(Where’s Dalton’s name? It was there when we arrived, but I didn’t take the picture until the day we left.)
Past the lobby, Kimpton made sure to personalize our experience even further when we got to the room. You may recall that the housekeeper left us a note welcoming us to the hotel. Well, the concierge took it one step further. In another part of the room was this handwritten welcome message.
It is impossible to enter your hotel room, see these two personalized messages, and not feel that you are having a different experience than you do at most hotels.
4. Hassle-Free Experiences Rule
One of my primary areas of focus when speaking to business leaders or frontline reps is making customer experiences as hassle-free as possible. Through thoughtful planning, the VBHS sought to eliminate many of the minor inconveniences that travelers encounter.
How many times have you been to a hotel and had to unplug your electric razor or toothbrush to dry your hair? Hotel hair dryers almost all have that bulky plug (known as a “wall wart” by the musicians out there) which often pushes out any other items you have plugged in.
I don’t know if this hair dryer cost Kimpton significantly more than what the competition pays for the standard wall-warted hair dryer, but having a standard electrical plug was one of those thoughtful micro-moments that made us ask “why doesn’t every hotel have these?”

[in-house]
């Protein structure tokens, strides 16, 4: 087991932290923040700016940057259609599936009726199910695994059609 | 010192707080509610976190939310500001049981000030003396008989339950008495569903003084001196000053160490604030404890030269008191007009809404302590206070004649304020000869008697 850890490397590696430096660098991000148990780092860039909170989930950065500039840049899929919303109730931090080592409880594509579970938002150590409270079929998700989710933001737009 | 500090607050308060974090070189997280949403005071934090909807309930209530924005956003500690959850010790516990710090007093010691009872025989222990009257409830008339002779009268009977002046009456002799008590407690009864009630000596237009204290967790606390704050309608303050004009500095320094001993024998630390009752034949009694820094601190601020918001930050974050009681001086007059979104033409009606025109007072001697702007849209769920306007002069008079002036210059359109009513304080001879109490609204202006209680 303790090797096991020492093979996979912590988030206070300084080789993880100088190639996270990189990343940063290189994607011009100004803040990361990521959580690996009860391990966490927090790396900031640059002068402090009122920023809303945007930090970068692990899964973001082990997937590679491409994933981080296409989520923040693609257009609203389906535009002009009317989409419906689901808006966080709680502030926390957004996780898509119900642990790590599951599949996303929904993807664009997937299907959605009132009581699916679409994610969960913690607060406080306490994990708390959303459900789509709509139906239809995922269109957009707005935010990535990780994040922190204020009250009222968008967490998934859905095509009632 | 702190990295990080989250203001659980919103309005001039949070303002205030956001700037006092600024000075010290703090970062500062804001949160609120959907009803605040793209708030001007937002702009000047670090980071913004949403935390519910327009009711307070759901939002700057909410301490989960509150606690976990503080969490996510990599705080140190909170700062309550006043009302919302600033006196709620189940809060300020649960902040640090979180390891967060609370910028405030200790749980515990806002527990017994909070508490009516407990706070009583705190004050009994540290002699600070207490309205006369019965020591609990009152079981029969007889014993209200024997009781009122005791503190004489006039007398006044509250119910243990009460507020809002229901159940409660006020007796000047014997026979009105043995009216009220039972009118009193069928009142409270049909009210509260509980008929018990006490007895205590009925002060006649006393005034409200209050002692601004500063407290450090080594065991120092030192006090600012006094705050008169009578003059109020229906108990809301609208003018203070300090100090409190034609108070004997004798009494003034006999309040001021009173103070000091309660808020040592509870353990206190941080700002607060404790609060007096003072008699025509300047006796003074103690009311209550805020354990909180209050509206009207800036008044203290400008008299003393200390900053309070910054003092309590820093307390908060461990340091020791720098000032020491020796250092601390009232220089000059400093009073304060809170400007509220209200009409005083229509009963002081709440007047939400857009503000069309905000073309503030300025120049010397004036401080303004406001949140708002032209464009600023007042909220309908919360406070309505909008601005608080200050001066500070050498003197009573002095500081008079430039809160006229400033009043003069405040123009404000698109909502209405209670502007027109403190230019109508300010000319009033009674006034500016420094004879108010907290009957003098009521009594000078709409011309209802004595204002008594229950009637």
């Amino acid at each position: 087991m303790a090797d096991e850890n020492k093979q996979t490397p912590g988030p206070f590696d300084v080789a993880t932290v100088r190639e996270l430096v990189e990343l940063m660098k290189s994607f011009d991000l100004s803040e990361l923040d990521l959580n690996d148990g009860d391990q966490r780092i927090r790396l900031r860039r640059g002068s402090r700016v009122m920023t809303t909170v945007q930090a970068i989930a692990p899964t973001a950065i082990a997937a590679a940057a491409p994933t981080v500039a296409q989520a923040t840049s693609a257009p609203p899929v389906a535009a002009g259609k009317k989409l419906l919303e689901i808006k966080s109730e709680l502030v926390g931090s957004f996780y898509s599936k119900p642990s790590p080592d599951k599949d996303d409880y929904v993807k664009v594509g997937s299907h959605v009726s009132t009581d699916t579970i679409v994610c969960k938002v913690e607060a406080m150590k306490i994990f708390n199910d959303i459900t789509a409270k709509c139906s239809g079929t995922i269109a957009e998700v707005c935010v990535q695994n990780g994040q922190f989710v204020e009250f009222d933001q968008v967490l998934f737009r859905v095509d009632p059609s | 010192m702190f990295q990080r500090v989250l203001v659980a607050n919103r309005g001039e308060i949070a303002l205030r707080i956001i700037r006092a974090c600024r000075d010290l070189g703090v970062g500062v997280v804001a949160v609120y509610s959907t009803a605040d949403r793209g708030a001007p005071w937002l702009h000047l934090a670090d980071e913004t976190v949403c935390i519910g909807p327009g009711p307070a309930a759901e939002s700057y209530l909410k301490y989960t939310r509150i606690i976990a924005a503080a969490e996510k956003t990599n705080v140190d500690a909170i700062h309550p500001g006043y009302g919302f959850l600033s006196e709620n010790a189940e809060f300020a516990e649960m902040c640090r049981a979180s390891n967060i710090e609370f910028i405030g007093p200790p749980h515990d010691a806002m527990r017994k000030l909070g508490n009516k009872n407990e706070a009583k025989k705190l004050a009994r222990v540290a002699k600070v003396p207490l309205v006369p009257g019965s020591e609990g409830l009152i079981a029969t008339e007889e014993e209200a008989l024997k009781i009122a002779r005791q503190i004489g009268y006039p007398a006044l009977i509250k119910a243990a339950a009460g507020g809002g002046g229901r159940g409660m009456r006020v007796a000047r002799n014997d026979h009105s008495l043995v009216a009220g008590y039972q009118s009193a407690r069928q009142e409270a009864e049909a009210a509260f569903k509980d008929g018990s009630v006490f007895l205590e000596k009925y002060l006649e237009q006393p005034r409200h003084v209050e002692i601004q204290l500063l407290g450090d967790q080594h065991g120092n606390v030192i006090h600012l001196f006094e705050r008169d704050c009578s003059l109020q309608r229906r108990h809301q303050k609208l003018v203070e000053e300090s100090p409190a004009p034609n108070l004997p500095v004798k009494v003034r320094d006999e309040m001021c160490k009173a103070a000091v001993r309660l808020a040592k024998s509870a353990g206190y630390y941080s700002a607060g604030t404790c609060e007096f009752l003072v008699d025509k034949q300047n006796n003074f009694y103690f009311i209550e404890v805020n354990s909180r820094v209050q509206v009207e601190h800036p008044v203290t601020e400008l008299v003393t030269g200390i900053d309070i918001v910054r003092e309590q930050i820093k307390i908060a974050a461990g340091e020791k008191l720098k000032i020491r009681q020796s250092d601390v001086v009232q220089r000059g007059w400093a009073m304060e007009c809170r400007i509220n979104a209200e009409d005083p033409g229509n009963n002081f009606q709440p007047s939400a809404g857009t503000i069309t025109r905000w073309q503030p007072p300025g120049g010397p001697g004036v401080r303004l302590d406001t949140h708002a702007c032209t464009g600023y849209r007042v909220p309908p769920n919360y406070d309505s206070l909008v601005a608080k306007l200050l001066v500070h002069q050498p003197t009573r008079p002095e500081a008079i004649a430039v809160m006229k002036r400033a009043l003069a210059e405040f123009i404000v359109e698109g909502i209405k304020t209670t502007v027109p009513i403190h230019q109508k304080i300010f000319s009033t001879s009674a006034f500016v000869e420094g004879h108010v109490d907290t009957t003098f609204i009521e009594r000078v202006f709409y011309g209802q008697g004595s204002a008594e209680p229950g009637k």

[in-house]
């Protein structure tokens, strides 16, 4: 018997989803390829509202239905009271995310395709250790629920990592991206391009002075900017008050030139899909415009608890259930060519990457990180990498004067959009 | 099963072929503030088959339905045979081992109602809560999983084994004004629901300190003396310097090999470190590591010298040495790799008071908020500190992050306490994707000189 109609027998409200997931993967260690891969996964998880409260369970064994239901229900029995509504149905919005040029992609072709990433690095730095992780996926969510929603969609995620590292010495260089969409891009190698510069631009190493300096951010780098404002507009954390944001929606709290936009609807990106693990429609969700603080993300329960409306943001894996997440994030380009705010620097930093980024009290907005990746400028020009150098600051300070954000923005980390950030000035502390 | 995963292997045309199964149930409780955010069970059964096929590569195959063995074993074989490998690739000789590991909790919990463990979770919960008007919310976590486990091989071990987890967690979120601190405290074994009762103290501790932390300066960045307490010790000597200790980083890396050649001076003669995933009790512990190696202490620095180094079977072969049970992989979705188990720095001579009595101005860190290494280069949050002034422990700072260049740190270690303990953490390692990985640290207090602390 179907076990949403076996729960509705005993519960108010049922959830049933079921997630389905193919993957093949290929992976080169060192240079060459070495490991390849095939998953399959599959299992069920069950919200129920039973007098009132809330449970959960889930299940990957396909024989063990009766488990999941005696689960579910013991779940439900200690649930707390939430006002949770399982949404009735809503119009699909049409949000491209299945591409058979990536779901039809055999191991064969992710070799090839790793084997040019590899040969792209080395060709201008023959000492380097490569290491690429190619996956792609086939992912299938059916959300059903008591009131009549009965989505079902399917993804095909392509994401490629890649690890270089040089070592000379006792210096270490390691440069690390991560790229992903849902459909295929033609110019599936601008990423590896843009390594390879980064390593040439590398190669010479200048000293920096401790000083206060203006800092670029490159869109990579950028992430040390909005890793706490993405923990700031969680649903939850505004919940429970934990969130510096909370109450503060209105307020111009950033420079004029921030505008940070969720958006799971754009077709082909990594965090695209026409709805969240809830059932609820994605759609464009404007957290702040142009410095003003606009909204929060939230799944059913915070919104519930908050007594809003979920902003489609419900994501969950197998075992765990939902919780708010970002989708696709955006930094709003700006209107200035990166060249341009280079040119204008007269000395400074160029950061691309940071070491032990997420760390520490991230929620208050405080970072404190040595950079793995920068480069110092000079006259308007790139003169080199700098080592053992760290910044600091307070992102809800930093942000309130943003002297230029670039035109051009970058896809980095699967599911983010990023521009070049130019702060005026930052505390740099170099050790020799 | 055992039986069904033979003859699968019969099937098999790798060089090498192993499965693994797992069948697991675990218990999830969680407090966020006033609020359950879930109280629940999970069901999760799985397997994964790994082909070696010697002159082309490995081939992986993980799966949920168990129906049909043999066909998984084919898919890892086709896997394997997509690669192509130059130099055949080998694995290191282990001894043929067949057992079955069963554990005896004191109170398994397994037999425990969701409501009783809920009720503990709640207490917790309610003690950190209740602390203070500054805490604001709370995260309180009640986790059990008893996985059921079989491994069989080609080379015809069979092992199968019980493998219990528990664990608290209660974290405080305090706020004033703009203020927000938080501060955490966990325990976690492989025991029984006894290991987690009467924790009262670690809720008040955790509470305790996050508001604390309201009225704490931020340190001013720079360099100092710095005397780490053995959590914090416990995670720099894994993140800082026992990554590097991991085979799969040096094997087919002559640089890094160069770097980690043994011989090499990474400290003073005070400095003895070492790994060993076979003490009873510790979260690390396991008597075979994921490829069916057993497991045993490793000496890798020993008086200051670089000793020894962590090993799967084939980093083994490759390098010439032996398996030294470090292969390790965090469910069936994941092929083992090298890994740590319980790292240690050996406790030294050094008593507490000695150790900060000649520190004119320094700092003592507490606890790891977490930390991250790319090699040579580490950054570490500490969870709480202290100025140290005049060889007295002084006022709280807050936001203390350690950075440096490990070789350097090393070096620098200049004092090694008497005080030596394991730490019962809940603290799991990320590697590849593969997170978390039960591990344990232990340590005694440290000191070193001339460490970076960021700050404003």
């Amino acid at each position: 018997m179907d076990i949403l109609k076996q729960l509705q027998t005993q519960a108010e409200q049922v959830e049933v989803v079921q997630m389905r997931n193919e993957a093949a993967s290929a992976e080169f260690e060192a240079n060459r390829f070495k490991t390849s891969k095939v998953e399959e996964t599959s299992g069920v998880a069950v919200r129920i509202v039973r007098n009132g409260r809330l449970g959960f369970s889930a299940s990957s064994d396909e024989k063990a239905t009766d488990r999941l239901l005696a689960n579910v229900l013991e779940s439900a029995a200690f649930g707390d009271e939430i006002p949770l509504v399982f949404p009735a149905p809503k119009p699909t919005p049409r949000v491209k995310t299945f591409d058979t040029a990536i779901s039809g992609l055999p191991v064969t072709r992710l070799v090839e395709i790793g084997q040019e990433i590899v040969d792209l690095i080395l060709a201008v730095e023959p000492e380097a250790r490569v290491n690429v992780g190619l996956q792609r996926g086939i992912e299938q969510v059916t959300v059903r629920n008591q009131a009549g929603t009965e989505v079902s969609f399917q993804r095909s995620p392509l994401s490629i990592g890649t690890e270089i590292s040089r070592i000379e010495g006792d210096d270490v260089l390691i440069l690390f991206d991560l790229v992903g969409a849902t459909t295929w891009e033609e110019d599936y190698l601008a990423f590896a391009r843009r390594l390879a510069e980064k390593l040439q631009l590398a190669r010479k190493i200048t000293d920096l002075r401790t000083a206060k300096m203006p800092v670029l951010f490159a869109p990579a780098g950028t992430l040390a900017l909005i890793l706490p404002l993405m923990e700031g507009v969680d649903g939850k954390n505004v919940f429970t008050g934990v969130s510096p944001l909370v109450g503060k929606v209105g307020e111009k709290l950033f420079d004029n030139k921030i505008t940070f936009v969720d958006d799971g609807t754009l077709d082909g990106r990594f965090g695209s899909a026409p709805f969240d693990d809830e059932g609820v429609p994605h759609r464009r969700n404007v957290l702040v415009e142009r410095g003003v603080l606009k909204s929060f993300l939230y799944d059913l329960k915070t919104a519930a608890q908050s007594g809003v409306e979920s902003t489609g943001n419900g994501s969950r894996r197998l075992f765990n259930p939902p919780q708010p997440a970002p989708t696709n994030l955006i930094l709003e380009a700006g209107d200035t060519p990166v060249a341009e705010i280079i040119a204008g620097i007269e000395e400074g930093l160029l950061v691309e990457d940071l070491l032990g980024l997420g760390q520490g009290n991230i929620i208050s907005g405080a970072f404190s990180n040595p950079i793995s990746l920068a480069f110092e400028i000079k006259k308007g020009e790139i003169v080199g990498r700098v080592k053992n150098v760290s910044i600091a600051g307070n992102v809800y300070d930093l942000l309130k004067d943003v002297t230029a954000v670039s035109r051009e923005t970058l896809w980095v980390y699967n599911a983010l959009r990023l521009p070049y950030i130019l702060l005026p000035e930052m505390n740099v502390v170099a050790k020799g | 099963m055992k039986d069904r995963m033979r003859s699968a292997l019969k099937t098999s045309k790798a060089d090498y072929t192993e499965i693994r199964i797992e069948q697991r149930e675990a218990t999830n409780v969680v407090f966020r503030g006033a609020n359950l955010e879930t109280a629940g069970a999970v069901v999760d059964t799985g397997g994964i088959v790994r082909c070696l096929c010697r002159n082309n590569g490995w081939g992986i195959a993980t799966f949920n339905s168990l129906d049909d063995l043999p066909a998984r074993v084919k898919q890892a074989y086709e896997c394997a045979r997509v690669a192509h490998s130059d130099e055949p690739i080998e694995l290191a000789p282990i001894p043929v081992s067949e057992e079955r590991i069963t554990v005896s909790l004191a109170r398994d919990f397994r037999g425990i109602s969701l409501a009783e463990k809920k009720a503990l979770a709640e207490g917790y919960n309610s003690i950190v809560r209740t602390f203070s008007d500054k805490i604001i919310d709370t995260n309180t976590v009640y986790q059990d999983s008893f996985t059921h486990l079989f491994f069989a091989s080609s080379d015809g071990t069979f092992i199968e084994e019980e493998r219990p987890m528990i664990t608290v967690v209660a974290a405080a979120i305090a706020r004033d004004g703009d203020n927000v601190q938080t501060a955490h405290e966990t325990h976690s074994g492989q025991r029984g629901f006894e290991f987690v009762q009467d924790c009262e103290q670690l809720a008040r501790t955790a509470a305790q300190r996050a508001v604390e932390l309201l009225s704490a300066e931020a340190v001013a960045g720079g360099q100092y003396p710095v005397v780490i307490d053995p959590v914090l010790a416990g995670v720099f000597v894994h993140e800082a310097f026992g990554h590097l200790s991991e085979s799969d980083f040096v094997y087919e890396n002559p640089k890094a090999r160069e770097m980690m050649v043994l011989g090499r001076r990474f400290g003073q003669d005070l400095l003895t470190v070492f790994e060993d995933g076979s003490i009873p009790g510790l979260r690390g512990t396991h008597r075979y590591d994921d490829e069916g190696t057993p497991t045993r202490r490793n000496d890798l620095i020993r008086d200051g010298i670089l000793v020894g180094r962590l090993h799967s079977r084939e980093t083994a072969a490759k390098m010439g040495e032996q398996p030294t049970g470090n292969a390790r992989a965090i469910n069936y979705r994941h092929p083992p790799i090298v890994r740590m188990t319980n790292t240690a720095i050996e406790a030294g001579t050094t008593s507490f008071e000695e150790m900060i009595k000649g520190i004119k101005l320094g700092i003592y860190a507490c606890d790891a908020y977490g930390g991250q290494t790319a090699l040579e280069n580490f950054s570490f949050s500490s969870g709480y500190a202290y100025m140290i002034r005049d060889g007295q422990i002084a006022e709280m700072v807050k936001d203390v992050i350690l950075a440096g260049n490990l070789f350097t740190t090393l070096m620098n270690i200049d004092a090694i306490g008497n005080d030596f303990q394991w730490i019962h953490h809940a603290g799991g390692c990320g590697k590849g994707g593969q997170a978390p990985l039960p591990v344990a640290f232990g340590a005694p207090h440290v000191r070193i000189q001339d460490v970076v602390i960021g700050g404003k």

When your customers are saying that about you and thinking about how your competition is lacking, you have done a good thing.
As you can see, the bathroom wall went beyond the normal flip switches and had both a nightlight and dimmers. The hotel also had an upgraded, modern outlet system for the desk. Neither of these things are revolutionary, but the point is the VBHS had them—along with everything else.
Now, most mid-range to luxury hotels have a placard somewhere in the bathroom saying “forgot something” and having a list of items they are happy to bring you. However, take a look at Kimpton’s list. It is significantly longer and more thoughtful than any other list I’ve seen.
Cell phone chargers? TSA bags? How’s that for thinking about what matters to your customers, what inconveniences them, and proactively addressing it. What’s better is the message at the bottom; these are complimentary, but whatever you need, we’ll go get it.
5. Fun Is a True Differentiator
If you may recall from Kimpton’s brand lobby sign, “fun” was one of the core values listed. In this case, a picture is worth a thousand words, and the poster here says it all.
But the sign’s admonition to “grab a hoop and start spinning” is not a metaphor. This poster is located in the gym — right next to these:
Lots of organizations list fun as a value. Kimpton truly backs it up in word and deed.
Microinteractions can break a customer experience, but they can rarely make one by themselves. These small interactions are but the icing on the larger cake of customer experience. The basic product or service must deliver what is expected before anything else can happen.
That being said, the small moments add up. They accrue to create an overall customer journey that resonates with customers, particularly when they are based on sound customer experience principles. If you look at the pictures above, you will likely have seen a number of these touches at different hotel chains. At the Vero Beach Hotel and Spa however, the experience was the sum total of many microinteractions, spread across many touch points, and creating a total customer experience from beginning to end that resonated long after it was over.